Director – Rob Minkoff, Screenplay – Craig Wright, Additional Material – Michael McCullers, Based on the TV Series Peabody’s Improbable History Created by Ted Key, Producers – Denise Nolan Cascino & Alex Schwartz, Music – Danny Elfman. Production Company – DreamWorks SKG/PDI/Bullwinkle Productions
Ty Burrell (Mr Peabody), Max Charles (Sherman), Ariel Winter (Penny Peterson), Allison Janney (Miss Grunion), Stephen Colbert (Mr Peterson), Leslie Mann (Patty Peterson), Stanley Tucci (Leonardo Da Vinci), Patrick Warburton (Agamemnon), Stephen Tobolowsky (Principal Purdy), Zach Callison (King Tut), Lauri Fraser (Marie Antoinette), Guillaume Aretos (Robespierre), Steve Valentine (Ay), Lake Bell (Mona Lisa), Mel Brooks (Albert Einstein)
Mr. Peabody is dog unlike other dogs and is a genius who has made amazing scientific discoveries and mastered multiple disciplines. He has been granted special permission by the courts to adopt a human boy Sherman. With Mr Peabody’s invention of the WABAC machine, the two of them are able to travel through time and visit history. It is now time for Mr Peabody to place Sherman into school. There, because he is the brightest in class, Sherman is bullied by Penny Peterson. Threatened with having Sherman taken away by child services, Mr Peabody calls a meeting with Penny’s parents. Left alone with Penny while the adults are talking, Sherman shows Penny the WABAC machine to prove he is not making up his claims to have met George Washington. He is then forced to call for Mr Peabody’s help when she becomes stranded in Ancient Egypt and engaged to King Tut. In the attempts to rescue her and get back home, the three of them are variously stuck in the midst of Renaissance Florence where they must beg the help of Leonardo Da Vinci and at the Siege of Troy.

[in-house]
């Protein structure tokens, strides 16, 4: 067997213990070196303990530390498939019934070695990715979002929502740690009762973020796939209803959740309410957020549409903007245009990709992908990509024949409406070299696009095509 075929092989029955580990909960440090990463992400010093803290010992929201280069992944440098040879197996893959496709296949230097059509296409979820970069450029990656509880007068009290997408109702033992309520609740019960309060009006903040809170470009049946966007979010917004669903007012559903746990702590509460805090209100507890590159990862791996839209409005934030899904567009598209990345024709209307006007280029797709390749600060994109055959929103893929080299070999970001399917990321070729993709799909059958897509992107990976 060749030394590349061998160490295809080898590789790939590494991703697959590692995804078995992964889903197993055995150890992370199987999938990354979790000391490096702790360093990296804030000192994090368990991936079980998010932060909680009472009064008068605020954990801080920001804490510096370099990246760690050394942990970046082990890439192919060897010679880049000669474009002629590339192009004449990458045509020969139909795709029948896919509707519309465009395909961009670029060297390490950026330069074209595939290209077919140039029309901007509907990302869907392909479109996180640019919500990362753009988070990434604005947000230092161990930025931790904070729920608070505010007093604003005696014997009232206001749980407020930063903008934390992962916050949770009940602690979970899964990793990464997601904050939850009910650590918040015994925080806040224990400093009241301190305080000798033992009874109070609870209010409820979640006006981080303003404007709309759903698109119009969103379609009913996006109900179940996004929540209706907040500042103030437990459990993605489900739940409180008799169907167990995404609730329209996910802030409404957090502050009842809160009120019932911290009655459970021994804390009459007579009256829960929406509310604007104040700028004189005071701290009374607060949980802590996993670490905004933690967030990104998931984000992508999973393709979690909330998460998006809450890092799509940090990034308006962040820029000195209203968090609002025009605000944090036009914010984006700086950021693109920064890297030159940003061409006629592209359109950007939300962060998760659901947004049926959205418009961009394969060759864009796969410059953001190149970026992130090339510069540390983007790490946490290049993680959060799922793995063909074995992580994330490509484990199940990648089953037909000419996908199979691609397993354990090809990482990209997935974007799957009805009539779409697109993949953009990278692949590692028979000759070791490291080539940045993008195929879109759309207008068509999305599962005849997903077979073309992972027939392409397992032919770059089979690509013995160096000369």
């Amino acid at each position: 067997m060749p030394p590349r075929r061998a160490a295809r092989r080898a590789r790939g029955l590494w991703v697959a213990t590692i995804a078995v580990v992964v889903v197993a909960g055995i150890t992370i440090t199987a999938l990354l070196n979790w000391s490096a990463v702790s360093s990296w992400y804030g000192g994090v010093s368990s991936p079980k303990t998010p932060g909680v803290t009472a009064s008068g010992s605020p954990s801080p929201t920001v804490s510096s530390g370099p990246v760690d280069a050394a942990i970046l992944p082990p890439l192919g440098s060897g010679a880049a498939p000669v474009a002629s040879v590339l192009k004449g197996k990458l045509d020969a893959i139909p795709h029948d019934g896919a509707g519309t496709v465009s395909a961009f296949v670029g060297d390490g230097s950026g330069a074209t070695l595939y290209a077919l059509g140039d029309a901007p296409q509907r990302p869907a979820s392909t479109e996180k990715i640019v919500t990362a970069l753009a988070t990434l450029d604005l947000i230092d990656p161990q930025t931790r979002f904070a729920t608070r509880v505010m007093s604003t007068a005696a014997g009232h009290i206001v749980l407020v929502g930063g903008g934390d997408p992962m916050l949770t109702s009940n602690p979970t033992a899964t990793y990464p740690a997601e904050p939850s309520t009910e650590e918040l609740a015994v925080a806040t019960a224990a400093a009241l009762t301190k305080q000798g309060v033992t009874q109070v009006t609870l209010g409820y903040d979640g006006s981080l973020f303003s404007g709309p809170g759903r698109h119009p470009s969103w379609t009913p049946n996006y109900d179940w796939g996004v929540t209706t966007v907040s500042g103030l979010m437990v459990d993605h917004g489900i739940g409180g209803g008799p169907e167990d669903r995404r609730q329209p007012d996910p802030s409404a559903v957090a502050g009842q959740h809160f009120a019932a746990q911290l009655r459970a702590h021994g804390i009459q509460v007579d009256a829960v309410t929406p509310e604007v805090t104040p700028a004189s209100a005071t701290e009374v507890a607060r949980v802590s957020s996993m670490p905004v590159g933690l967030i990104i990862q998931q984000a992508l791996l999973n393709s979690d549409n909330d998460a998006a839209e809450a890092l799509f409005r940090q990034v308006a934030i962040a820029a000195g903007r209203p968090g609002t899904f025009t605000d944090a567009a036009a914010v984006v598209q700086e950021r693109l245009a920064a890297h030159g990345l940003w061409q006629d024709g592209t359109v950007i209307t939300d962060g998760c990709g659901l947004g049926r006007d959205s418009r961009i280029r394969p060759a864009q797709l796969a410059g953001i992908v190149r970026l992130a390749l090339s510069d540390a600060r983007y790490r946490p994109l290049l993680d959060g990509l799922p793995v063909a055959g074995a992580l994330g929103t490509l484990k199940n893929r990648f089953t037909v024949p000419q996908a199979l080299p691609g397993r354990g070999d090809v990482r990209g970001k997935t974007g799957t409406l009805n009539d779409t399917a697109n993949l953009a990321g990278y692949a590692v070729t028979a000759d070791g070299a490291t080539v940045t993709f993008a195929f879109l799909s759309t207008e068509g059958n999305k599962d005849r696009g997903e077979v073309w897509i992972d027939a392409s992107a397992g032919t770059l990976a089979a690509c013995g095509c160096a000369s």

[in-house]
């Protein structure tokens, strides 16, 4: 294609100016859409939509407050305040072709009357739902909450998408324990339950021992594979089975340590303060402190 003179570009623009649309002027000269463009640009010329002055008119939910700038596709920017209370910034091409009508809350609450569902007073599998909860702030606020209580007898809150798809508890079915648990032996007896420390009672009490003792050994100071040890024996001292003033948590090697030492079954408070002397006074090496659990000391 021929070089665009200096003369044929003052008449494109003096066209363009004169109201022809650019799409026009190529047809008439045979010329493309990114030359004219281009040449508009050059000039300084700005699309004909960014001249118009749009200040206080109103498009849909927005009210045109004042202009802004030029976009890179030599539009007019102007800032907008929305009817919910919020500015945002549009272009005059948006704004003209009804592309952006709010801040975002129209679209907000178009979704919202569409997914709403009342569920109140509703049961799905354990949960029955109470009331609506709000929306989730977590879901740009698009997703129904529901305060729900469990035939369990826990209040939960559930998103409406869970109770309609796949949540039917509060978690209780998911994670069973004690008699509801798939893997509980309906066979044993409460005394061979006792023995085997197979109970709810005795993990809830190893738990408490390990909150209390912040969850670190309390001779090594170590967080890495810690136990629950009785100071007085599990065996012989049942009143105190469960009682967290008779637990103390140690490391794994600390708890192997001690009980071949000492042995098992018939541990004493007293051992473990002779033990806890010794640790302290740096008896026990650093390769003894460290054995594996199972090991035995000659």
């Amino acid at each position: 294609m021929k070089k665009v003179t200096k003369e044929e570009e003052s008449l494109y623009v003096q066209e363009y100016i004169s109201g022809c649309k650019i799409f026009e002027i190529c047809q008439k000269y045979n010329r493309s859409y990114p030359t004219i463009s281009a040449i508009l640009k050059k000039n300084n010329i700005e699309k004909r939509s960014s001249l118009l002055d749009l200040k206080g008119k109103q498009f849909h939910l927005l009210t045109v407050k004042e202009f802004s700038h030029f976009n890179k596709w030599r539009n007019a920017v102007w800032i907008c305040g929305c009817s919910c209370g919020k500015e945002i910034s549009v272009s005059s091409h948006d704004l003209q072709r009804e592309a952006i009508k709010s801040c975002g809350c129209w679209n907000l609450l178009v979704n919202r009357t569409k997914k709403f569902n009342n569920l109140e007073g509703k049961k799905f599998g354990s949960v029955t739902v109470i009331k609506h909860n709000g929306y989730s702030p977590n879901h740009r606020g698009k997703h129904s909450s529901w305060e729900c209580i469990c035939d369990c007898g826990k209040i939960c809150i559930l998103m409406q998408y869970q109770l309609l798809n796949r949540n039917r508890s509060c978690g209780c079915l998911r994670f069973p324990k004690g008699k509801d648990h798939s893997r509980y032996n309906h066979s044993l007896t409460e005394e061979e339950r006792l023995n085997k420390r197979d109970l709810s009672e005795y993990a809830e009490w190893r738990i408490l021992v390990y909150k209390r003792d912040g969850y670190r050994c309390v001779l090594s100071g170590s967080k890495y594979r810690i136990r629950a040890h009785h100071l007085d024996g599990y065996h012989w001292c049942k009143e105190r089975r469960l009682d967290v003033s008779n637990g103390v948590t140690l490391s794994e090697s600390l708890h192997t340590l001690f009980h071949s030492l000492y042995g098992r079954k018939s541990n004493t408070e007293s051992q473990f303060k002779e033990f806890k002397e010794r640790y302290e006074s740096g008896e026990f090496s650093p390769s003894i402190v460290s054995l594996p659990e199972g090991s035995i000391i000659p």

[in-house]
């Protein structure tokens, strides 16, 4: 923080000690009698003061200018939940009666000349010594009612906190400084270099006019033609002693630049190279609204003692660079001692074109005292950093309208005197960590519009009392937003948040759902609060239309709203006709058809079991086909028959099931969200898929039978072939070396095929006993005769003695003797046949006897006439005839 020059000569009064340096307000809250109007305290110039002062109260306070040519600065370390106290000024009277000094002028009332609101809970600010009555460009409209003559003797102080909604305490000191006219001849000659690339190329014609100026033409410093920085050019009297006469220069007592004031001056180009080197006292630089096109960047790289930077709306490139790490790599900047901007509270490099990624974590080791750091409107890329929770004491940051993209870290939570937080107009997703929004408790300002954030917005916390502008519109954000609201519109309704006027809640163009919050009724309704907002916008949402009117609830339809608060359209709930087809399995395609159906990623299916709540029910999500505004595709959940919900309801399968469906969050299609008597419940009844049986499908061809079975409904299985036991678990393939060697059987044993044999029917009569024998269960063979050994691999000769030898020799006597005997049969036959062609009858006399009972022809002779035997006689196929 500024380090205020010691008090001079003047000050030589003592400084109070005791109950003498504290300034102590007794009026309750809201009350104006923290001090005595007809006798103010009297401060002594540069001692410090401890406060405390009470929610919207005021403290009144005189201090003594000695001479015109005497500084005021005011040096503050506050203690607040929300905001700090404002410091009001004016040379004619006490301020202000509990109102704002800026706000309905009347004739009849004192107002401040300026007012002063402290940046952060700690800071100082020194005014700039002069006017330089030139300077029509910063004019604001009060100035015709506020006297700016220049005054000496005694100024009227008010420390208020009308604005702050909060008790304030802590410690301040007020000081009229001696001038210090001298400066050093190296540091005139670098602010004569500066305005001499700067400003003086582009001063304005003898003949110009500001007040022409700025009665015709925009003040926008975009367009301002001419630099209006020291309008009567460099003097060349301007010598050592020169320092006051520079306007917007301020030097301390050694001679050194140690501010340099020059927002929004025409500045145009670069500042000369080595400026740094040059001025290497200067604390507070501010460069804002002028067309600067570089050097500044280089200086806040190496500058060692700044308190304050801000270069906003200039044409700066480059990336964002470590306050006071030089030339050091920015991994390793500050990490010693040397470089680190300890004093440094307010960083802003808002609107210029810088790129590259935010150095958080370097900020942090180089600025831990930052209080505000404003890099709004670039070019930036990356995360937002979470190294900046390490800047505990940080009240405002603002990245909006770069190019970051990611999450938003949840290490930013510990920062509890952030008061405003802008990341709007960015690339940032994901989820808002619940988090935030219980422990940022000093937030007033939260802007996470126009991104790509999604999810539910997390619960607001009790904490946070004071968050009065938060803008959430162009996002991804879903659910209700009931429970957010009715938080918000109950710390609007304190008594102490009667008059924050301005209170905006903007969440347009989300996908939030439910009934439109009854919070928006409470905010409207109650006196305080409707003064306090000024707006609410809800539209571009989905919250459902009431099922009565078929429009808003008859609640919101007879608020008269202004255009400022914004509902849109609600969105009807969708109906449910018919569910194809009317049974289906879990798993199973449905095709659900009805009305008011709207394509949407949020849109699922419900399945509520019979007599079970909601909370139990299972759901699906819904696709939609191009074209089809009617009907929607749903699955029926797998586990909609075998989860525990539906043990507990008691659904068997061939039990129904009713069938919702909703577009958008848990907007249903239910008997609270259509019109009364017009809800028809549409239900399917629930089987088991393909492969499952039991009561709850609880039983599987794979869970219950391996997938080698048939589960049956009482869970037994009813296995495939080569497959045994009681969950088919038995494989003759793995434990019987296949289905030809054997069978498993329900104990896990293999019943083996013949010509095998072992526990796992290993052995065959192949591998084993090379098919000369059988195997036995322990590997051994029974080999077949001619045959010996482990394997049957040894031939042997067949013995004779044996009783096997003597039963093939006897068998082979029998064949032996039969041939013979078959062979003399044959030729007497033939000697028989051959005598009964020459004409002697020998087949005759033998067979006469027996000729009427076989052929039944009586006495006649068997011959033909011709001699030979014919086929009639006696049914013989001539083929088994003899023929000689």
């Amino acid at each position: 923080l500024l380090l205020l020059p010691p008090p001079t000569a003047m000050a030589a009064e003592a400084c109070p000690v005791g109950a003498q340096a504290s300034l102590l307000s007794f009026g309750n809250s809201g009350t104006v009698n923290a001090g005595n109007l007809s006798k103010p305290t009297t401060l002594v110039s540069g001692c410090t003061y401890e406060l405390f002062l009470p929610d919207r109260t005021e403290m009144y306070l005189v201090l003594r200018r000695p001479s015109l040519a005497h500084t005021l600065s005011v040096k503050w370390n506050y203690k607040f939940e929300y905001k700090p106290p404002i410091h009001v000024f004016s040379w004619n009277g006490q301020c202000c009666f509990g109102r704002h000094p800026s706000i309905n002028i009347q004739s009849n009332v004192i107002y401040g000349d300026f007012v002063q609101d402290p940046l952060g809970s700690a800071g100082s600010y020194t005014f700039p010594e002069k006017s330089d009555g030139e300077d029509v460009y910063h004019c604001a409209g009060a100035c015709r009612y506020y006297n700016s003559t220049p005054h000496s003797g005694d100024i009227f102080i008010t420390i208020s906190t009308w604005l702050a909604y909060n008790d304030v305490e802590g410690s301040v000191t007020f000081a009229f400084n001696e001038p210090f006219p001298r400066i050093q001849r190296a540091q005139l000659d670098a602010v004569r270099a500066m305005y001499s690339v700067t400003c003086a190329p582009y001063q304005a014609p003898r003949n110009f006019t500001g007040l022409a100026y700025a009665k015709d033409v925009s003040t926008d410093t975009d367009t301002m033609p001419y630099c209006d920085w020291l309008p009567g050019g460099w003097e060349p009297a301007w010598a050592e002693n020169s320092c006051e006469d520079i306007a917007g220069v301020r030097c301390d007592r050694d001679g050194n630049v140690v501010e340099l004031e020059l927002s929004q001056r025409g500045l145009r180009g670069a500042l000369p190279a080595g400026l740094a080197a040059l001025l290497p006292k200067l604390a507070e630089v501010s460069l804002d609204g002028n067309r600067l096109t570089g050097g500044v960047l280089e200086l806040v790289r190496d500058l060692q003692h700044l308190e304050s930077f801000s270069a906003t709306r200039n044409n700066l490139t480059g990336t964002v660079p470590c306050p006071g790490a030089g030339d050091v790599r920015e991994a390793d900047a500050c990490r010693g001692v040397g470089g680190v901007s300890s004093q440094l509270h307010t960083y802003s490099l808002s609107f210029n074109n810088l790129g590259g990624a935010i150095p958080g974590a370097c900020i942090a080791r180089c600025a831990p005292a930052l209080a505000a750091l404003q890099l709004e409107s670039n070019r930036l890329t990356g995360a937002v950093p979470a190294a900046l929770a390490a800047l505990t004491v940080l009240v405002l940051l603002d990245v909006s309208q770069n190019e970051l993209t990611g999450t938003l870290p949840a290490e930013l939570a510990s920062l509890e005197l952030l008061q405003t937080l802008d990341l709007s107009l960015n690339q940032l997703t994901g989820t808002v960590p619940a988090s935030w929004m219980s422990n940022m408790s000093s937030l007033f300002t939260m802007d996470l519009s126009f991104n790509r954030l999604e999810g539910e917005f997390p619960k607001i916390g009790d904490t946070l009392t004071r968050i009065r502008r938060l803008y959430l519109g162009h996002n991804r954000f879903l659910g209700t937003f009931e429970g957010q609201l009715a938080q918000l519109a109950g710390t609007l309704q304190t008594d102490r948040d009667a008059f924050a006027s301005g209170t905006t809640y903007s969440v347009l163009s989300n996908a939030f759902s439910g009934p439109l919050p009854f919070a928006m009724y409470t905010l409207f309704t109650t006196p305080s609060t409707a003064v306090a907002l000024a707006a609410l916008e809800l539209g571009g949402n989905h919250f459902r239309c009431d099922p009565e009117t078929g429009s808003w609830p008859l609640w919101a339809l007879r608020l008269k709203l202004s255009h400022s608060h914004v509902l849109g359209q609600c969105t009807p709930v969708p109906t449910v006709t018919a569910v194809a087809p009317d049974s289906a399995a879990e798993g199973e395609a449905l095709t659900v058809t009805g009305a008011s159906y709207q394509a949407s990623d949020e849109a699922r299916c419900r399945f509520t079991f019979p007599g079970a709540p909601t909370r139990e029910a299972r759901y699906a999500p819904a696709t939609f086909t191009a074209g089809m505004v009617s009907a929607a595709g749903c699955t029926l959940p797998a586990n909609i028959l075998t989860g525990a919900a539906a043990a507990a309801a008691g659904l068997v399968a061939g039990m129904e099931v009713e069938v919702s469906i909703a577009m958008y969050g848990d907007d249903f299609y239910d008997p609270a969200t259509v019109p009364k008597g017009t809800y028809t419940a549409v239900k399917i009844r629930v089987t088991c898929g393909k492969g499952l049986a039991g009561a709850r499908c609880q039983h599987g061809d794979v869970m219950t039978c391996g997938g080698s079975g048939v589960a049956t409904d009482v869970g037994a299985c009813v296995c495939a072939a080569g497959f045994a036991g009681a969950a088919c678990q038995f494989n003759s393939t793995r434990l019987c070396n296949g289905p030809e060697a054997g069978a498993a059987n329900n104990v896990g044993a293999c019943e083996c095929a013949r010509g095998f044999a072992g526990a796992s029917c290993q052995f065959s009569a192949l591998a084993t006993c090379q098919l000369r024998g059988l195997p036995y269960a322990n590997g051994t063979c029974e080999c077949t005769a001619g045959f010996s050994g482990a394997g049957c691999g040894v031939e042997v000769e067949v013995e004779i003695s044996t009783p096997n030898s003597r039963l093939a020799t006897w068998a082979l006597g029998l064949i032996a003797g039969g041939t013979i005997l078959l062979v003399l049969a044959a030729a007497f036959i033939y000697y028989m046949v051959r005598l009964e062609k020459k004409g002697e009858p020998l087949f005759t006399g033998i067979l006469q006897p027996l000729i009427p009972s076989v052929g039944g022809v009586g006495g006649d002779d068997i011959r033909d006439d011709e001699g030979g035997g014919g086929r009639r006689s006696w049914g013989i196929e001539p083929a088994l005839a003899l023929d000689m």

Mr. Peabody & Sherman is the twenty-fifth animated film from DreamWorks Animation, following the likes of Antz (1998), The Prince of Egypt (1998), The Road to El Dorado (2000), Shrek (2001) and sequels, Spirit: Stallion of the Cimarron (2002), Sinbad: Legend of the Seven Seas (2003), Shark Tale (2004), Madagascar (2005) and sequels, Over the Hedge (2006), Bee Movie (2007), Kung Fu Panda (2008), Monsters vs Aliens (2009), How to Train Your Dragon (2010), Megamind (2010), Rise of the Guardians (2012), The Croods (2013), Turbo (2013), Home (2015), Trolls (2016), The Boss Baby (2017) and Captain Underpants: The First Epic Movie (2017).
Rob Minkoff started out in the Disney animation department then, after directing two Roger Rabbit shorts, made his feature-length debut as co-director of Disney’s mega-huge The Lion King (1994). This was enough success that it allowed Minkoff began to branch out from animation as a live-action director, first with the CGI/live-action Stuart Little (1999) and its sequel Stuart Little 2 (2002), followed by The Haunted Mansion (2003) based on the Disneyworld attraction, the flop of the Shaw Brothers Wu Xia homage The Forbidden Kingdom (2008) and the non-genre caper comedy Flypaper (2011).